Continued from "Traditions 'Neath the Purple and White" story
Walk into any home or office of a current or former Lumberjack, and you're bound to see an axe handle that reflects that Lumberjack's personality.
"The axe handle has become so synonymous with SFA that almost every SFA tradition is seemingly connected to it in one way or another," said Chris Cotton '21, university archives and research coordinator in SFA's East Texas Research Center. "I am also an Aggie, and traditions mean a lot to me, but the axe handle is undeniably one of the coolest traditions in all of higher education. It is a tradition all students can participate in with a single unifying symbol while personalizing it to reflect their individuality."
SFA distributes more than 2,000 axe handles to new students each year during an event called Holler @ Homer shortly after the fall semester begins. After decorating their handles, students then join the cadence by banging their handles on metal in the football stadium's student cheering section.
This tradition, which officially began in the 1970s, dates back to the 1920s, when members of the Sawyers, now Delta Sigma Phi, started banging their axe handles on bleachers at the football games to distract the competition.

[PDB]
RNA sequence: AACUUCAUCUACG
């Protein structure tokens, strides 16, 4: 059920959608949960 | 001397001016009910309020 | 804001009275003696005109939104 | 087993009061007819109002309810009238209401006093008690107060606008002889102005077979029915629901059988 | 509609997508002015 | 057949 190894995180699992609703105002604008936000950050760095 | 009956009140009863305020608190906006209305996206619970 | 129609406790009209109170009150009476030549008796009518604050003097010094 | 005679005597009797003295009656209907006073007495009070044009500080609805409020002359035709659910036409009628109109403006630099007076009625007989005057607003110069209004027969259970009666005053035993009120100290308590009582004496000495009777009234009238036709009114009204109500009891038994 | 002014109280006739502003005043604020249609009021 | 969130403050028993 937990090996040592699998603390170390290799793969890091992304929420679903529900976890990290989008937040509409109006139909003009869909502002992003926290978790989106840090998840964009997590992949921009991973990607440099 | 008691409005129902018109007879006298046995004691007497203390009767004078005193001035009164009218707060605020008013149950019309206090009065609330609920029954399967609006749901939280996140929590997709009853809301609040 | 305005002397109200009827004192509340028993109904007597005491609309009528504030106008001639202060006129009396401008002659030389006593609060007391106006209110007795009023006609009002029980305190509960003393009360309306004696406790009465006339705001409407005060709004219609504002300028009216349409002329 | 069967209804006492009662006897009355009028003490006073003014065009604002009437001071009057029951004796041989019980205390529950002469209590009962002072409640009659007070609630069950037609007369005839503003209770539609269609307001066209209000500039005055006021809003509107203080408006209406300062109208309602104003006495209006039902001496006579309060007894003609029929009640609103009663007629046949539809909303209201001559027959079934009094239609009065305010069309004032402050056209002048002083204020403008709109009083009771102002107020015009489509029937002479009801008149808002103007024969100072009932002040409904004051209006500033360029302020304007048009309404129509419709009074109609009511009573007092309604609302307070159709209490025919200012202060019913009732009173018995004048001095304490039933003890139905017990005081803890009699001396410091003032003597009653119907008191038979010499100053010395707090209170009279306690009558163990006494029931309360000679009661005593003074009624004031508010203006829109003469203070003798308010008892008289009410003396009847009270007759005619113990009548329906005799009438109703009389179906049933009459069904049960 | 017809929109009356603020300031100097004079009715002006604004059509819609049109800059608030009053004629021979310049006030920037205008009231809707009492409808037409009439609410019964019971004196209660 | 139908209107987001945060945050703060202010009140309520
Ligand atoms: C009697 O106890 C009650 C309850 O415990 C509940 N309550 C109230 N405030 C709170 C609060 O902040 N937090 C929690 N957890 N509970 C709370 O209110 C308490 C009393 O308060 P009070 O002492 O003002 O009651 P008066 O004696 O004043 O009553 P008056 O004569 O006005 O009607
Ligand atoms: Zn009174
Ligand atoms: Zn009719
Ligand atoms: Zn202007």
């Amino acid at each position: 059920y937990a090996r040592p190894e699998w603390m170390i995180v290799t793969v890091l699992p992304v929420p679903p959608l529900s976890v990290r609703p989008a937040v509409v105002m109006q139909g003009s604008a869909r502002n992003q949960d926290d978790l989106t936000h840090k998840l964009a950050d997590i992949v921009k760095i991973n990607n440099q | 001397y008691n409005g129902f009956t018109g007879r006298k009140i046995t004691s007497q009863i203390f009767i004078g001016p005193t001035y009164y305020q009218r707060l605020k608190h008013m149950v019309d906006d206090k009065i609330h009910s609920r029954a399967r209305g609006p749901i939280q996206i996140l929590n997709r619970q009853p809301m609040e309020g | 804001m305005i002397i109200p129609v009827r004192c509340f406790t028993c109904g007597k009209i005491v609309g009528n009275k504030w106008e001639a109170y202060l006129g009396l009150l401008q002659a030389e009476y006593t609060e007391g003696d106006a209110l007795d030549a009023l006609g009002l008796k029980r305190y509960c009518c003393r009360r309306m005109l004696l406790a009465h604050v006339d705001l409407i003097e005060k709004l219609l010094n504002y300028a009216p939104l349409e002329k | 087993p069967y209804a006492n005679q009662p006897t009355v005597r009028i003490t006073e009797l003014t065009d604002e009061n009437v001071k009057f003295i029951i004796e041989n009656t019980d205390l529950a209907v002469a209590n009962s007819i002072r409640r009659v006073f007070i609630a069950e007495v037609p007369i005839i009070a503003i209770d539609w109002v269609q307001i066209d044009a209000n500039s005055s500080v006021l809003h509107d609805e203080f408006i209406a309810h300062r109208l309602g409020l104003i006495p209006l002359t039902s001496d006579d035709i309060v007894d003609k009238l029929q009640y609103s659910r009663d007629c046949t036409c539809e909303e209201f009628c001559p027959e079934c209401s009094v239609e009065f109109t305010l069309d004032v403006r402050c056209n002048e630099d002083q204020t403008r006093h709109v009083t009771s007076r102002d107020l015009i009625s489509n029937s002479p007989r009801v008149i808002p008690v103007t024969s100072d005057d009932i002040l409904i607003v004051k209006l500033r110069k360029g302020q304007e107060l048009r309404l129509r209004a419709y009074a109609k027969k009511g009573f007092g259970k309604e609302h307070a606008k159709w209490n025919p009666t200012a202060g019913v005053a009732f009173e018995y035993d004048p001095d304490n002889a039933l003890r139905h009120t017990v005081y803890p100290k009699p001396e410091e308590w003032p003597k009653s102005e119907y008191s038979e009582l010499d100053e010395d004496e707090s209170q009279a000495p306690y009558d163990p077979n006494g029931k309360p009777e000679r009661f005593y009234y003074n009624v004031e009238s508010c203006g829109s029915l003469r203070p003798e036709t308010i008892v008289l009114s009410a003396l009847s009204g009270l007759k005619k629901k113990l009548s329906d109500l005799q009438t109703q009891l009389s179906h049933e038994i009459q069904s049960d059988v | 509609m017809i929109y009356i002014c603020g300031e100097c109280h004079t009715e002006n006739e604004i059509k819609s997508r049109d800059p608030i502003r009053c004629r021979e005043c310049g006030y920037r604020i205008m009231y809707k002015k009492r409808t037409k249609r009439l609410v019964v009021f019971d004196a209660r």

"In fact, SFA head football coach Gene White credited the noise with helping SFA overcome Sam Houston State University in the Battle of the Piney Woods in 1932," Cotton said. "I have seen students sneak axe handles into NRG Stadium for that battle, demonstrating how important the axe handle is for anyone who went to SFA."
SFA's rivalry with the Bearkats was the second longest in the Football Championship Subdivision until Sam Houston joined Conference USA in July 2023. Though the rivalry extended across all athletic teams, the universities' first football game Nov. 17, 1923, is considered the genesis. NRG Stadium in Houston served as home of the football rivalry from 2009 until the teams' last meeting Oct. 1, 2022, during the 96th Battle of the Piney Woods.
The cadence expanded to basketball games until it was banned in the early 1950s with the construction of a new gym. The tradition was eventually sanctioned in the 1970s, and opposing teams continue to find it daunting.
In celebration of SFA's centennial, a call went out to all Lumberjacks to send photos of their axe handles for a virtual exhibit. Learn how to participate at sfasu.edu/centennial.